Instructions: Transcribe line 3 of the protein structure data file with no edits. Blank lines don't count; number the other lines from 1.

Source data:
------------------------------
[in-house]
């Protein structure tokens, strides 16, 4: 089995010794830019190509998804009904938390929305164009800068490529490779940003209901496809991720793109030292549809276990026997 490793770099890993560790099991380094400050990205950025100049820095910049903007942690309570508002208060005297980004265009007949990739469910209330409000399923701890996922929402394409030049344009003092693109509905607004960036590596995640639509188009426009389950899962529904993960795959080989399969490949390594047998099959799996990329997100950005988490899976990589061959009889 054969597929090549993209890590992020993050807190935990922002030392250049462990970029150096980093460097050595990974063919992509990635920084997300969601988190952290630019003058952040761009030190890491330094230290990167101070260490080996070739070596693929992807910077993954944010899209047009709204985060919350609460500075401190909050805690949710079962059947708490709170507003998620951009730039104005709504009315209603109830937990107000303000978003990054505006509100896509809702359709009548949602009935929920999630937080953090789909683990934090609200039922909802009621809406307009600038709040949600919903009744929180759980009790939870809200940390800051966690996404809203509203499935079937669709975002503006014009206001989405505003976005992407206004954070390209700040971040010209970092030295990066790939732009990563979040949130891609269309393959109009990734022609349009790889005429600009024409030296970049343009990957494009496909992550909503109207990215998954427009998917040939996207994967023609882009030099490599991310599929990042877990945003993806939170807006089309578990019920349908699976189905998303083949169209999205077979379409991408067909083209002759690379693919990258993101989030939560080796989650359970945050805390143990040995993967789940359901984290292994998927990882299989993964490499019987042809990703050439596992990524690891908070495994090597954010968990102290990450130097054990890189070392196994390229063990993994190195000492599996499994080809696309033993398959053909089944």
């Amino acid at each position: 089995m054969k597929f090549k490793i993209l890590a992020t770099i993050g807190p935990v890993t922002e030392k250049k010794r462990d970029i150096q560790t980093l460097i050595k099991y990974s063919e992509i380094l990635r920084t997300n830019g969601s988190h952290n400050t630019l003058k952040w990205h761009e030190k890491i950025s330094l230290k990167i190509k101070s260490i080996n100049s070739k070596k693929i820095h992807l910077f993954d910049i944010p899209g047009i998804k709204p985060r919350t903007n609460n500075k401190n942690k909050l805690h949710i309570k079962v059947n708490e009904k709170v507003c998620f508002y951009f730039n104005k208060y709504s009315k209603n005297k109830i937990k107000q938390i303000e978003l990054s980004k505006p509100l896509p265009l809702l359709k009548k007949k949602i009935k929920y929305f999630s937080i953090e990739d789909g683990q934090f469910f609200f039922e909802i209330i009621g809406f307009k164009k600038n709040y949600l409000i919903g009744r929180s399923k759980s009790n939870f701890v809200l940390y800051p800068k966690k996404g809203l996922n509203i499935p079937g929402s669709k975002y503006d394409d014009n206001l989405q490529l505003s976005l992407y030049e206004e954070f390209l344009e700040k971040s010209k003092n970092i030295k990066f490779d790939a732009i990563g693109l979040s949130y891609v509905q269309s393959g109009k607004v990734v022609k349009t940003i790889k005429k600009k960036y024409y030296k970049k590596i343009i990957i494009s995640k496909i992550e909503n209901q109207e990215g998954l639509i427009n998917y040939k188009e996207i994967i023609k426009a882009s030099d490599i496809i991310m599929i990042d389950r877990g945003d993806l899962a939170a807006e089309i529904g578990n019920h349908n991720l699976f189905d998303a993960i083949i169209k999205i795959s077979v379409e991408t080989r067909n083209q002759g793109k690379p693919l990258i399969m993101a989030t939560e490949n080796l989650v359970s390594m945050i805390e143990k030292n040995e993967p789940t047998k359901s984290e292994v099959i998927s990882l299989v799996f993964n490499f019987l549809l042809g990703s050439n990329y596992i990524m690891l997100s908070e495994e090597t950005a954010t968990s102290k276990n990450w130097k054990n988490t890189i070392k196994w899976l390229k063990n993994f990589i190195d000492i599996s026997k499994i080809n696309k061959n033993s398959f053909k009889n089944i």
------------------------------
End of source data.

């Amino acid at each position: 089995m054969k597929f090549k490793i993209l890590a992020t770099i993050g807190p935990v890993t922002e030392k250049k010794r462990d970029i150096q560790t980093l460097i050595k099991y990974s063919e992509i380094l990635r920084t997300n830019g969601s988190h952290n400050t630019l003058k952040w990205h761009e030190k890491i950025s330094l230290k990167i190509k101070s260490i080996n100049s070739k070596k693929i820095h992807l910077f993954d910049i944010p899209g047009i998804k709204p985060r919350t903007n609460n500075k401190n942690k909050l805690h949710i309570k079962v059947n708490e009904k709170v507003c998620f508002y951009f730039n104005k208060y709504s009315k209603n005297k109830i937990k107000q938390i303000e978003l990054s980004k505006p509100l896509p265009l809702l359709k009548k007949k949602i009935k929920y929305f999630s937080i953090e990739d789909g683990q934090f469910f609200f039922e909802i209330i009621g809406f307009k164009k600038n709040y949600l409000i919903g009744r929180s399923k759980s009790n939870f701890v809200l940390y800051p800068k966690k996404g809203l996922n509203i499935p079937g929402s669709k975002y503006d394409d014009n206001l989405q490529l505003s976005l992407y030049e206004e954070f390209l344009e700040k971040s010209k003092n970092i030295k990066f490779d790939a732009i990563g693109l979040s949130y891609v509905q269309s393959g109009k607004v990734v022609k349009t940003i790889k005429k600009k960036y024409y030296k970049k590596i343009i990957i494009s995640k496909i992550e909503n209901q109207e990215g998954l639509i427009n998917y040939k188009e996207i994967i023609k426009a882009s030099d490599i496809i991310m599929i990042d389950r877990g945003d993806l899962a939170a807006e089309i529904g578990n019920h349908n991720l699976f189905d998303a993960i083949i169209k999205i795959s077979v379409e991408t080989r067909n083209q002759g793109k690379p693919l990258i399969m993101a989030t939560e490949n080796l989650v359970s390594m945050i805390e143990k030292n040995e993967p789940t047998k359901s984290e292994v099959i998927s990882l299989v799996f993964n490499f019987l549809l042809g990703s050439n990329y596992i990524m690891l997100s908070e495994e090597t950005a954010t968990s102290k276990n990450w130097k054990n988490t890189i070392k196994w899976l390229k063990n993994f990589i190195d000492i599996s026997k499994i080809n696309k061959n033993s398959f053909k009889n089944i």